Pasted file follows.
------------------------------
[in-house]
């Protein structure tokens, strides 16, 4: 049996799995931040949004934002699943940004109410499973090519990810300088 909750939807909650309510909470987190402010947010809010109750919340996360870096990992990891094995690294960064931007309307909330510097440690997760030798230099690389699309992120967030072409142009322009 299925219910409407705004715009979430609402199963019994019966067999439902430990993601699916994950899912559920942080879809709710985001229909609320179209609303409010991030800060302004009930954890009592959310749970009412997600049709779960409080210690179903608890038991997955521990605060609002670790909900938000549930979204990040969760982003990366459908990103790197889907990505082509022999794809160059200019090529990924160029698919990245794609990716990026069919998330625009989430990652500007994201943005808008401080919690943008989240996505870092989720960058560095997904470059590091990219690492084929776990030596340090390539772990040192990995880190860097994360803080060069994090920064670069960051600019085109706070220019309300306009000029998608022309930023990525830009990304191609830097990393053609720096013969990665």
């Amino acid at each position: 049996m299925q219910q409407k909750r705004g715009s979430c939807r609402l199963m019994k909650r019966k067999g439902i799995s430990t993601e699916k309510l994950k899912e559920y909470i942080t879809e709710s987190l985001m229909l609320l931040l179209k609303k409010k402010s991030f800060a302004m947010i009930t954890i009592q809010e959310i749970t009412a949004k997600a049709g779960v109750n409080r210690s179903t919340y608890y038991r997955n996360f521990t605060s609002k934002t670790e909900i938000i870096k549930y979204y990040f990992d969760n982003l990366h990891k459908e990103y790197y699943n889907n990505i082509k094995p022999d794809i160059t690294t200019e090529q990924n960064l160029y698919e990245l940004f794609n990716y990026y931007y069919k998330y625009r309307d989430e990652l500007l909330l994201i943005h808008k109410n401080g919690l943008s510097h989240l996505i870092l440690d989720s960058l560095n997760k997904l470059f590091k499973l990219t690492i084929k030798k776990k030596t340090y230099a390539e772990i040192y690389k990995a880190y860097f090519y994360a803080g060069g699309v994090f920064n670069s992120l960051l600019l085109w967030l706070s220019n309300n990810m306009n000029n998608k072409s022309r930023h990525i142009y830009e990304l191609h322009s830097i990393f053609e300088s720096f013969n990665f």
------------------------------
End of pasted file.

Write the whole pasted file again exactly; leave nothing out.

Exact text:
[in-house]
């Protein structure tokens, strides 16, 4: 049996799995931040949004934002699943940004109410499973090519990810300088 909750939807909650309510909470987190402010947010809010109750919340996360870096990992990891094995690294960064931007309307909330510097440690997760030798230099690389699309992120967030072409142009322009 299925219910409407705004715009979430609402199963019994019966067999439902430990993601699916994950899912559920942080879809709710985001229909609320179209609303409010991030800060302004009930954890009592959310749970009412997600049709779960409080210690179903608890038991997955521990605060609002670790909900938000549930979204990040969760982003990366459908990103790197889907990505082509022999794809160059200019090529990924160029698919990245794609990716990026069919998330625009989430990652500007994201943005808008401080919690943008989240996505870092989720960058560095997904470059590091990219690492084929776990030596340090390539772990040192990995880190860097994360803080060069994090920064670069960051600019085109706070220019309300306009000029998608022309930023990525830009990304191609830097990393053609720096013969990665």
């Amino acid at each position: 049996m299925q219910q409407k909750r705004g715009s979430c939807r609402l199963m019994k909650r019966k067999g439902i799995s430990t993601e699916k309510l994950k899912e559920y909470i942080t879809e709710s987190l985001m229909l609320l931040l179209k609303k409010k402010s991030f800060a302004m947010i009930t954890i009592q809010e959310i749970t009412a949004k997600a049709g779960v109750n409080r210690s179903t919340y608890y038991r997955n996360f521990t605060s609002k934002t670790e909900i938000i870096k549930y979204y990040f990992d969760n982003l990366h990891k459908e990103y790197y699943n889907n990505i082509k094995p022999d794809i160059t690294t200019e090529q990924n960064l160029y698919e990245l940004f794609n990716y990026y931007y069919k998330y625009r309307d989430e990652l500007l909330l994201i943005h808008k109410n401080g919690l943008s510097h989240l996505i870092l440690d989720s960058l560095n997760k997904l470059f590091k499973l990219t690492i084929k030798k776990k030596t340090y230099a390539e772990i040192y690389k990995a880190y860097f090519y994360a803080g060069g699309v994090f920064n670069s992120l960051l600019l085109w967030l706070s220019n309300n990810m306009n000029n998608k072409s022309r930023h990525i142009y830009e990304l191609h322009s830097i990393f053609e300088s720096f013969n990665f």